That probably upsets Strickland even more.

Reyes praises Strickland for his great ball placements and pocketing and conceded, in a sort of left-handed compliment, that he beats Strickland “not because of my skills, but because people are usually rooting for me and that distracts him so much and he loses concentration.”

One year earlier at the Sands Regency Open in Reno, Nevada, Reyes and Strickland clashed in a match that was memorable for one incredible shot that Reyes made. As tournament director Jay Helfert recalled in a Time Asia magazine article, “Earl left him with the cue ball on the end rail totally tied up behind the nine ball. It looked like there was no possible way for him to hit the object ball, which I think was the eight. Efren looked at it for a while, then he kicked the cue ball two rails back and forth across the table, hit the edge of the eight, made the eight, got position on the nine, ran out and won the match. It’s by far the most amazing win I’ve ever seen. Very few players could have hit the ball.”

Reyes, who was born in Mexico, Pampanga in August 1954, recalled that when he was a five-year-old kid, his father, who was a barber, decided to bring him to Manila to live with an uncle, who owned the Lucky 13 pool hall in downtown Manila that was frequented by movie stars, showbiz personalities and a roster of regular hustlers. After school, Reyes watched a number of good players play for money while a number of famous actors soaked in the action.

He was inspired by the game of his uncle and noticed that when he won, “people gave him money.” That motivated Reyes to watch and learn from them.

He watched the good players and the weak players and learned from both. He picked up the simple shots from the good players and realized that the weak players sometimes made impossible shots. This is where he focused his attention. Today, it is the shots that other players don’t even dream of that Reyes dares to play, mesmerizing his opponents and captivating the spectators.

Quickly fascinated by the game even though his uncle didn’t want him to play pool, Reyes tried practicing when there was nobody around. In an interview for Viva Sports and the IPT with director/producer Dong Capinpuyan, Reyes revealed: “I was small and tried practicing by standing on biscuit cans just so I could reach the table.”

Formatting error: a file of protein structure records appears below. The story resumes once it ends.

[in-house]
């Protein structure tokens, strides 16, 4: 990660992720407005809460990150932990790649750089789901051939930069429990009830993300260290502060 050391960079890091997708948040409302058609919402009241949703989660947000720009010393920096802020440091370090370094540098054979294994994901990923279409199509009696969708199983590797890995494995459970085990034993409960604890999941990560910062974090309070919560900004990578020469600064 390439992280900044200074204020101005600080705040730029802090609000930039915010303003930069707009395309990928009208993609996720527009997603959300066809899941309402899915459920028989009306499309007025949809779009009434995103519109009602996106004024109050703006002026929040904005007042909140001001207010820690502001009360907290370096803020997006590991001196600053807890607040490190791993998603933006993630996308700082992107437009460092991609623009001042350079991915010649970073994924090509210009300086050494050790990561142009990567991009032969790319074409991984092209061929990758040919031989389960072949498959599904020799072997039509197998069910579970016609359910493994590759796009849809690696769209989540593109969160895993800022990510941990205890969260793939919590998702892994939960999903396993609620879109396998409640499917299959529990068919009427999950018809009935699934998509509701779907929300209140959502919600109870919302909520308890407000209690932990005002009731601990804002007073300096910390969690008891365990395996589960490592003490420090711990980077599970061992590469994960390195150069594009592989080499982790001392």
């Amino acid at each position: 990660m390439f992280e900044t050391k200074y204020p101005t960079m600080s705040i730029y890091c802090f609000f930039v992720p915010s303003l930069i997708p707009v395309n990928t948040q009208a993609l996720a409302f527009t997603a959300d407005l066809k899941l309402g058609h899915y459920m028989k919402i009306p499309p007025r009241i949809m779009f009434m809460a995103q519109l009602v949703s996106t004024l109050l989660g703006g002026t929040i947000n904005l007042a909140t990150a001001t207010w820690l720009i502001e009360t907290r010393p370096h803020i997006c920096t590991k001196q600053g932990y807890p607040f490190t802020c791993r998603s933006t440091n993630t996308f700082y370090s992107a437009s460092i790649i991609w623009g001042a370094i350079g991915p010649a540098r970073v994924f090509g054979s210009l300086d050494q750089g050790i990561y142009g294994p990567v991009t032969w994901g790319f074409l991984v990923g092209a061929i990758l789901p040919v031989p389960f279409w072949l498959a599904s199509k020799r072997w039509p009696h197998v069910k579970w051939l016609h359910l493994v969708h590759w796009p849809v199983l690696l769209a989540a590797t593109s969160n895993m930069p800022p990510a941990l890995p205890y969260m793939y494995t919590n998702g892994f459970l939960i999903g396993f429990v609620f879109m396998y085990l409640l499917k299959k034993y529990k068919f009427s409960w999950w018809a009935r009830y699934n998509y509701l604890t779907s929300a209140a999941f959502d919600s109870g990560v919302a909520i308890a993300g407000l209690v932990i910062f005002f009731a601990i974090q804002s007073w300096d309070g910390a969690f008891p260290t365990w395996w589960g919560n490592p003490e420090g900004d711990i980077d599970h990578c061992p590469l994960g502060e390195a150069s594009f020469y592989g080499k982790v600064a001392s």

Reyes practiced at night when the pool hall was closed. Reyes remembered that “After practice, I slept on the table with the table cover as my blanket.” When morning came and people started coming in to play, Reyes moved under the table to get more sleep.

He was soon showing an amazing understanding of the game and began playing for money. By the time he was 12, a group of financiers began taking him on tours and like a regular “hit man,” Reyes eliminated one opponent after another. His backers made a killing and he earned his share of the take. Not much. But for a poor kid, it was most welcome because he was able to support his parents.

“These provincial sorties really honed my game and made me a great pool player. That was the time I played against the best.”

After a quick trip to Japan where he won some money, Reyes decided it was time to try his luck in America, which always held a fascination for Filipinos. A journalist named John Grissim, who Reyes remembers merely as “Jack,” came to Manila after trips to Japan and Taiwan because he was writing a book on pool. He saw Reyes and “that’s how the name Efren Reyes got included in his book” recalled Reyes.

Grissim returned to America and warned about a kid from the Philippines, who was a great pool player they had to watch out for because he could beat anyone, anywhere. But the Americans figured pool was their game and nobody could beat them at it.

When he left for the United States to compete in the Red’s Open in Houston, Texas, Reyes used the name of a friend Cesar Morales. It worked to his advantage because while the Americans had heard of him, they hadn’t seen him. “Morales” took on the best in money games in the smoke-filled backrooms and on the main competition tables. Publisher Mike Panozzo of Billiards Digest said the venue was typically Texan.

He wrote: “It was a raucous circus staged inside a sprawling bi-level sports bar. The music was loud. The people were loud. For the first few days, little attention was paid to the thin, square-shouldered shooter with the roller-coaster stroke, playing under the name of Cesar Morales.”

“Morales” soon began to dispose of players in the extremely talented field of 108, one by one. Heads began to turn and people began to take notice especially when nobody won seven racks in the Race-to-10 matches.

Panozzo noted that after each win, Reyes would leave the arena “flanked by a Filipino entourage that gambled, giggled and taunted their unsuspecting hosts with the only words they seemed to know: “Where’s the beef!” To be continued

*The article was published in the September 16, 2006 issue of the Manila Standard. Credits for the great read go to Ronnie Nathanielsz and the Manila Standard.

"The magic of billiards - The AnitoKid."